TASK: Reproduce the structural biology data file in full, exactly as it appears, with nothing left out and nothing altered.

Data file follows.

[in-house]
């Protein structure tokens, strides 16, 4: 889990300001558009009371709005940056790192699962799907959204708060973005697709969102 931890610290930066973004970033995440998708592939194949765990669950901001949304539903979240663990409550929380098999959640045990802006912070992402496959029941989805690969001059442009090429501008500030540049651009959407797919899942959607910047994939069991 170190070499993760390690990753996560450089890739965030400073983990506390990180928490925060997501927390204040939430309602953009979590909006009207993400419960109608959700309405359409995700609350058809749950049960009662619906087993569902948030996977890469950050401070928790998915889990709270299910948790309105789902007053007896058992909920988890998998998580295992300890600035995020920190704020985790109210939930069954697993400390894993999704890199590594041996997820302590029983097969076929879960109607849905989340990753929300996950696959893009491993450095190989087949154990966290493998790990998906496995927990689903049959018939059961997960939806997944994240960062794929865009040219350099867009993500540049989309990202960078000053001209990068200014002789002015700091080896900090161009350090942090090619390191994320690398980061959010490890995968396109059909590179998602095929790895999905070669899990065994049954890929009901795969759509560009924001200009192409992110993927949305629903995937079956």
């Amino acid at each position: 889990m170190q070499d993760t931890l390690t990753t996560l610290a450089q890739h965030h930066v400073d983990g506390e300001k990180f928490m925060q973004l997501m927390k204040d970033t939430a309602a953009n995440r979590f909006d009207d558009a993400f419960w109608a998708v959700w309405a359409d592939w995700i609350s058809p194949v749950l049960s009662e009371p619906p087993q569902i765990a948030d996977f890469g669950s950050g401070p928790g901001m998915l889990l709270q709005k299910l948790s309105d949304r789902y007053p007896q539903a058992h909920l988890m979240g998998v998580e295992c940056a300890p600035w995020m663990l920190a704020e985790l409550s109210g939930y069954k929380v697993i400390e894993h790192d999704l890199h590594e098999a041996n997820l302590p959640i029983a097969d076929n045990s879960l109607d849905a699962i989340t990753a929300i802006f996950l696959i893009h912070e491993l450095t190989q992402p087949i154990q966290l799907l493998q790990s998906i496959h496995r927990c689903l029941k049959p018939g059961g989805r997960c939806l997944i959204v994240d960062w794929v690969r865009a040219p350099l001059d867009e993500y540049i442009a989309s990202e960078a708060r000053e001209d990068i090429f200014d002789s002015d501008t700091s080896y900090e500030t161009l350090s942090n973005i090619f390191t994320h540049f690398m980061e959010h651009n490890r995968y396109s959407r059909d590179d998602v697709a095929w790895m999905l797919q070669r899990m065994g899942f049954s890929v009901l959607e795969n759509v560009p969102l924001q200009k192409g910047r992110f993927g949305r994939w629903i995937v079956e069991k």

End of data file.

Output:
[in-house]
């Protein structure tokens, strides 16, 4: 889990300001558009009371709005940056790192699962799907959204708060973005697709969102 931890610290930066973004970033995440998708592939194949765990669950901001949304539903979240663990409550929380098999959640045990802006912070992402496959029941989805690969001059442009090429501008500030540049651009959407797919899942959607910047994939069991 170190070499993760390690990753996560450089890739965030400073983990506390990180928490925060997501927390204040939430309602953009979590909006009207993400419960109608959700309405359409995700609350058809749950049960009662619906087993569902948030996977890469950050401070928790998915889990709270299910948790309105789902007053007896058992909920988890998998998580295992300890600035995020920190704020985790109210939930069954697993400390894993999704890199590594041996997820302590029983097969076929879960109607849905989340990753929300996950696959893009491993450095190989087949154990966290493998790990998906496995927990689903049959018939059961997960939806997944994240960062794929865009040219350099867009993500540049989309990202960078000053001209990068200014002789002015700091080896900090161009350090942090090619390191994320690398980061959010490890995968396109059909590179998602095929790895999905070669899990065994049954890929009901795969759509560009924001200009192409992110993927949305629903995937079956």
């Amino acid at each position: 889990m170190q070499d993760t931890l390690t990753t996560l610290a450089q890739h965030h930066v400073d983990g506390e300001k990180f928490m925060q973004l997501m927390k204040d970033t939430a309602a953009n995440r979590f909006d009207d558009a993400f419960w109608a998708v959700w309405a359409d592939w995700i609350s058809p194949v749950l049960s009662e009371p619906p087993q569902i765990a948030d996977f890469g669950s950050g401070p928790g901001m998915l889990l709270q709005k299910l948790s309105d949304r789902y007053p007896q539903a058992h909920l988890m979240g998998v998580e295992c940056a300890p600035w995020m663990l920190a704020e985790l409550s109210g939930y069954k929380v697993i400390e894993h790192d999704l890199h590594e098999a041996n997820l302590p959640i029983a097969d076929n045990s879960l109607d849905a699962i989340t990753a929300i802006f996950l696959i893009h912070e491993l450095t190989q992402p087949i154990q966290l799907l493998q790990s998906i496959h496995r927990c689903l029941k049959p018939g059961g989805r997960c939806l997944i959204v994240d960062w794929v690969r865009a040219p350099l001059d867009e993500y540049i442009a989309s990202e960078a708060r000053e001209d990068i090429f200014d002789s002015d501008t700091s080896y900090e500030t161009l350090s942090n973005i090619f390191t994320h540049f690398m980061e959010h651009n490890r995968y396109s959407r059909d590179d998602v697709a095929w790895m999905l797919q070669r899990m065994g899942f049954s890929v009901l959607e795969n759509v560009p969102l924001q200009k192409g910047r992110f993927g949305r994939w629903i995937v079956e069991k």